“These emerging countries generally do not have the indebtedness problems that developed countries in general currently have, and even though their absolute growth is slowing on a relative basis, emerging growth rates remain much healthier than developed growth rates. There are exceptions, but by and large we see a lot of value in many of these countries, but we would be cautious that there are going to be inflationary risks. We think it’ll be good for currencies but we would be cautious about taking a lot of interest rate risk.
We have the Bank of England, the Federal Reserve in the U.S., the Bank of Japan, the ECB, the Swiss National Bank, all printing an unprecedented amount of money. Never in the history of central banks have we experimented with this amount of printing, and to think that there are no longer-term consequences would be naïve. Those effects may not be felt immediately, but ultimately the money that is printed in those countries will flow globally. Emerging markets are probably the most vulnerable to the immediate inflationary impacts of this massive quantitative easing.
On the currency side, we don’t see value in the countries that are printing money and debasing the value of their currencies—we continue to look for opportunities in countries which are not printing money.”
Get more insights from Franklin Templeton delivered to your inbox. Subscribe to our Beyond Bulls & Bears blog.
Join the discussion. “Like” us on Facebook
What are the Risks?
All investments involve risks, including potential loss of principal. Stock prices fluctuate, sometimes rapidly and dramatically, due to factors affecting individual companies, particular industries or sectors, or general market conditions. Bond prices generally move in the opposite direction of interest rates. Thus, as the prices of bonds in an investment portfolio adjust to a rise in interest rates, the value of the portfolio may decline. Special risks are associated with foreign investing, including currency fluctuations, economic instability, and political developments. Investments in developing markets involve heightened risks related to the same factors, in addition to those associated with their relatively small size and lesser liquidity. Current political uncertainty surrounding the European Union (EU) and its membership may increase market volatility. The financial instability of some countries in the EU, including Greece, Italy and Spain, together with the risk of that impacting other more stable countries may increase the economic risk of investing in companies in Europe.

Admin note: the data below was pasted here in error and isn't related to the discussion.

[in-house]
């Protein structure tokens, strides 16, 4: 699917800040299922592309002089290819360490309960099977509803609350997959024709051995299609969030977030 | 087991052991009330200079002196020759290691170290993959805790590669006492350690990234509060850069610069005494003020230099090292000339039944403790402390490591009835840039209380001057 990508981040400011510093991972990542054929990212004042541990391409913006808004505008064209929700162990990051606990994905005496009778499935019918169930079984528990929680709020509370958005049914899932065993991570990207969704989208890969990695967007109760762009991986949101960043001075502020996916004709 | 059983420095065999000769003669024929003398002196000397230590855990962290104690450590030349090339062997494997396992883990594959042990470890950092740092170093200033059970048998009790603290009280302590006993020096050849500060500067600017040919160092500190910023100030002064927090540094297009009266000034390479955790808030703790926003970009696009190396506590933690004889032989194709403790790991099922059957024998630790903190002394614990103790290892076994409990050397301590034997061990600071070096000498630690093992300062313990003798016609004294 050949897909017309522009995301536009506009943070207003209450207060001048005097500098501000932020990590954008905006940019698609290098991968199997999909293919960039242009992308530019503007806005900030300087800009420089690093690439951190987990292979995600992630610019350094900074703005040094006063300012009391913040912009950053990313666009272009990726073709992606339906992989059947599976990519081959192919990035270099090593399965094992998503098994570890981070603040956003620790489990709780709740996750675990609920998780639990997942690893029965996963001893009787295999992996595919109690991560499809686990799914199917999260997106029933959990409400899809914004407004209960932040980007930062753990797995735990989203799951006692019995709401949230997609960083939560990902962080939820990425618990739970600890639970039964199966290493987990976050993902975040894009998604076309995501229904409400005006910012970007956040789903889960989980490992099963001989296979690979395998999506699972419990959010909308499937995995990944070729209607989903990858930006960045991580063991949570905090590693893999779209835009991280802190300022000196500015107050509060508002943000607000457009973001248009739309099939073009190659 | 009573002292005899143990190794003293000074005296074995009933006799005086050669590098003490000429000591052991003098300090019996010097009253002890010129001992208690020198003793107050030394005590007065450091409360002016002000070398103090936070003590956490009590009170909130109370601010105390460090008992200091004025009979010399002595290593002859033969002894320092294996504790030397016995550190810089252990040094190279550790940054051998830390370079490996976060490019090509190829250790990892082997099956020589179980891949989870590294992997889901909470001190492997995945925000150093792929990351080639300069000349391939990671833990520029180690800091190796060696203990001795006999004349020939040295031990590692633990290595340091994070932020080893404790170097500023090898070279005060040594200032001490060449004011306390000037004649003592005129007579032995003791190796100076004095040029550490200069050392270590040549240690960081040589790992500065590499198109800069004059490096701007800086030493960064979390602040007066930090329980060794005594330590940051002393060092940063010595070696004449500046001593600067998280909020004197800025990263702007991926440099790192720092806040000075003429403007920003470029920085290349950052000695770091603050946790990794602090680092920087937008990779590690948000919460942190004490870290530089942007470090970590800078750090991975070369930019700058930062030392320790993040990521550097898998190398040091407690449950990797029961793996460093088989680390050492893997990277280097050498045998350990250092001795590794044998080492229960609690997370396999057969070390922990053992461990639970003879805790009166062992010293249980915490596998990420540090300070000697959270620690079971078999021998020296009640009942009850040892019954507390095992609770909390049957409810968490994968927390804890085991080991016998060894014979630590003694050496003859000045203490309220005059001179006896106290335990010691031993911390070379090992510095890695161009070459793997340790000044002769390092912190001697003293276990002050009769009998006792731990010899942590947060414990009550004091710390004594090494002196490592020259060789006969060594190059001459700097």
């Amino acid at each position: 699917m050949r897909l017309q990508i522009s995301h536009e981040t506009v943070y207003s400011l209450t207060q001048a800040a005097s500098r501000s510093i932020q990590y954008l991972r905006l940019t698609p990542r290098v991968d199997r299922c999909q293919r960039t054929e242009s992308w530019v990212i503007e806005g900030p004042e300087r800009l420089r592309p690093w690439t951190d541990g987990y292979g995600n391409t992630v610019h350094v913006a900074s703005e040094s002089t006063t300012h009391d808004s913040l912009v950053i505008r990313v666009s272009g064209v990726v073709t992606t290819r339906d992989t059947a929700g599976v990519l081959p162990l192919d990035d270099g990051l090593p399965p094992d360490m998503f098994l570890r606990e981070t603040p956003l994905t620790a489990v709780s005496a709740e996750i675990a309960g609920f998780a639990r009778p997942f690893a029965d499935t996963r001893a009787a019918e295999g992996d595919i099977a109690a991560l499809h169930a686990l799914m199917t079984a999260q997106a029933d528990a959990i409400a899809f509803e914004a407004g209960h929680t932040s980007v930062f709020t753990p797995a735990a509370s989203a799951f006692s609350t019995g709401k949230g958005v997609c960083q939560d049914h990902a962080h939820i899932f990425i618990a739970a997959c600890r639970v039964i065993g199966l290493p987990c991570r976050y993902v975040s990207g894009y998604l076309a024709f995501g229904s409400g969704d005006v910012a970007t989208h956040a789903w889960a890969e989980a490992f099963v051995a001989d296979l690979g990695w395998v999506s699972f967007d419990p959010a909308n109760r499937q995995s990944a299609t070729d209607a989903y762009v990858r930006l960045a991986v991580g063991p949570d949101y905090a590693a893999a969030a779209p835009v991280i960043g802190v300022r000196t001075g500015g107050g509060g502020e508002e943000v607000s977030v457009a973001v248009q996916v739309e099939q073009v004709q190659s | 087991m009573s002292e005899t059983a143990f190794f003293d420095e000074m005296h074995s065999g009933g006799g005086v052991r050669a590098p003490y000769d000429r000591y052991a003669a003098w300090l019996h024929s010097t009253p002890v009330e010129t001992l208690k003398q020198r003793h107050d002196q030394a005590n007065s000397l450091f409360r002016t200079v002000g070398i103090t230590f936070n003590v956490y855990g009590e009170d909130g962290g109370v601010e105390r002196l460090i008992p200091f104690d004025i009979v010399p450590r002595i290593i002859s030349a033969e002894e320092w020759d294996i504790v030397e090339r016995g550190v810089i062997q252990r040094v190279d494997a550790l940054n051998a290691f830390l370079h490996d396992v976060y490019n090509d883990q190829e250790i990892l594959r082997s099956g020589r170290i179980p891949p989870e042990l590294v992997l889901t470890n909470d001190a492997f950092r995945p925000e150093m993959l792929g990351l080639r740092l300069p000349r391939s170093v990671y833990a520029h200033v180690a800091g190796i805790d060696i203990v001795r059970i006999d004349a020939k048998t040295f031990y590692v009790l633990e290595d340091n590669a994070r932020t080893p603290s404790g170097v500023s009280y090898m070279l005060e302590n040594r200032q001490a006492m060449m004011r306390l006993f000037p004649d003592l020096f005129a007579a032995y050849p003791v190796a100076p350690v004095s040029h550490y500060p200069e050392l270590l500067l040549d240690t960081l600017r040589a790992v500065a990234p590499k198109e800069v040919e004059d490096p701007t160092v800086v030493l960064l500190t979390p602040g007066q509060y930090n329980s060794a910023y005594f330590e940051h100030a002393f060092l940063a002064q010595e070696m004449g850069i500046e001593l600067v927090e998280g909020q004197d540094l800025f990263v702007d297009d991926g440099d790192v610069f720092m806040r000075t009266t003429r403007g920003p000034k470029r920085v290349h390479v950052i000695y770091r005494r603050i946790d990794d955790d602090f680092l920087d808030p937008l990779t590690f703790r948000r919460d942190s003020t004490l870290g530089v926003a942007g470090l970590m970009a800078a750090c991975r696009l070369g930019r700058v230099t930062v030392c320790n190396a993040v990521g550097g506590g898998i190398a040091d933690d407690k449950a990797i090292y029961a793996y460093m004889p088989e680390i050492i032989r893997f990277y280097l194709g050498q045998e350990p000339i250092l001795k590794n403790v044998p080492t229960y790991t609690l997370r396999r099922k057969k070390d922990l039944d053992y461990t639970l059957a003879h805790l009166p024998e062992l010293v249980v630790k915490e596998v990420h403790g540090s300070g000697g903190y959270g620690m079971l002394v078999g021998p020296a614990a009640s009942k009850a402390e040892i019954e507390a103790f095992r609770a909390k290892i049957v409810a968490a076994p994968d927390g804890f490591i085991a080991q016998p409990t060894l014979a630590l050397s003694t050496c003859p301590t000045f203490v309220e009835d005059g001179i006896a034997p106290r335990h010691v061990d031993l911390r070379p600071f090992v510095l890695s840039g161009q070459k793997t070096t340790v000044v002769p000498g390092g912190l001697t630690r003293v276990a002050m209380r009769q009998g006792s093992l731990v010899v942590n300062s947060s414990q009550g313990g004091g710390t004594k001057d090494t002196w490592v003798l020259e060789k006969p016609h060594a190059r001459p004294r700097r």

1. Source: MSCI Emerging Markets Index, MSCI Emerging Markets World Index, MSCI US Index, July 2012. Indexes are unmanaged and one cannot directly invest in an index. All MSCI data is provided “as is.” MSCI makes no express or implied warranties or representations and shall have no liability whatsoever with respect to any MSCI data contained herein. The MSCI data may not be further redistributed or used as a basis for other indices or any securities or financial products. This report is not approved, reviewed or produced by MSCI. Past performance is not indicative of future results.
The price-to-earnings (P/E) ratio for an individual stock compares the stock price to the company’s earnings per share. (This figure is often calculated using trailing 12-month earnings, but some use forecasted earnings.) The P/E indicates how much the market will pay for a company’s earnings. A high P/E can indicate a strong belief in the company’s ability to increase those earnings. A low P/E indicates the market has less confidence that the company’s earnings will increase.
The dividend yield is the sum of a company’s annual dividends per share, divided by the current price per share. It is often expressed as a percentage.
2. Source: International Monetary Fund; 2001-2010.